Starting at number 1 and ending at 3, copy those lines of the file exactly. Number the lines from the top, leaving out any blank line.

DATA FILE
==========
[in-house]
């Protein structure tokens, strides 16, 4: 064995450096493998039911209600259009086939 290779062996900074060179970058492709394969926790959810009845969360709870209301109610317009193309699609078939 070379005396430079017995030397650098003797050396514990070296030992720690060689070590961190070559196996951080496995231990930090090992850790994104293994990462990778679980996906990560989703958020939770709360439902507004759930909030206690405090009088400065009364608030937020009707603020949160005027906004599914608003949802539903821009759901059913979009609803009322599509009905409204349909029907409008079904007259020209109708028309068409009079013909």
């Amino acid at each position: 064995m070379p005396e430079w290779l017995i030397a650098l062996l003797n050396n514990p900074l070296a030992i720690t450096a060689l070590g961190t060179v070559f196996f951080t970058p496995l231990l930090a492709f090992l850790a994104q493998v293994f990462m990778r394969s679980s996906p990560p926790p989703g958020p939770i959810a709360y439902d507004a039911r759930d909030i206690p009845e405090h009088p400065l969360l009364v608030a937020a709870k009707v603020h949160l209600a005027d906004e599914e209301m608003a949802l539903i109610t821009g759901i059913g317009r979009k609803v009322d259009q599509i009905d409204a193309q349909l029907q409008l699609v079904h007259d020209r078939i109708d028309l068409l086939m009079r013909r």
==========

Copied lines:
[in-house]
């Protein structure tokens, strides 16, 4: 064995450096493998039911209600259009086939 290779062996900074060179970058492709394969926790959810009845969360709870209301109610317009193309699609078939 070379005396430079017995030397650098003797050396514990070296030992720690060689070590961190070559196996951080496995231990930090090992850790994104293994990462990778679980996906990560989703958020939770709360439902507004759930909030206690405090009088400065009364608030937020009707603020949160005027906004599914608003949802539903821009759901059913979009609803009322599509009905409204349909029907409008079904007259020209109708028309068409009079013909």
């Amino acid at each position: 064995m070379p005396e430079w290779l017995i030397a650098l062996l003797n050396n514990p900074l070296a030992i720690t450096a060689l070590g961190t060179v070559f196996f951080t970058p496995l231990l930090a492709f090992l850790a994104q493998v293994f990462m990778r394969s679980s996906p990560p926790p989703g958020p939770i959810a709360y439902d507004a039911r759930d909030i206690p009845e405090h009088p400065l969360l009364v608030a937020a709870k009707v603020h949160l209600a005027d906004e599914e209301m608003a949802l539903i109610t821009g759901i059913g317009r979009k609803v009322d259009q599509i009905d409204a193309q349909l029907q409008l699609v079904h007259d020209r078939i109708d028309l068409l086939m009079r013909r």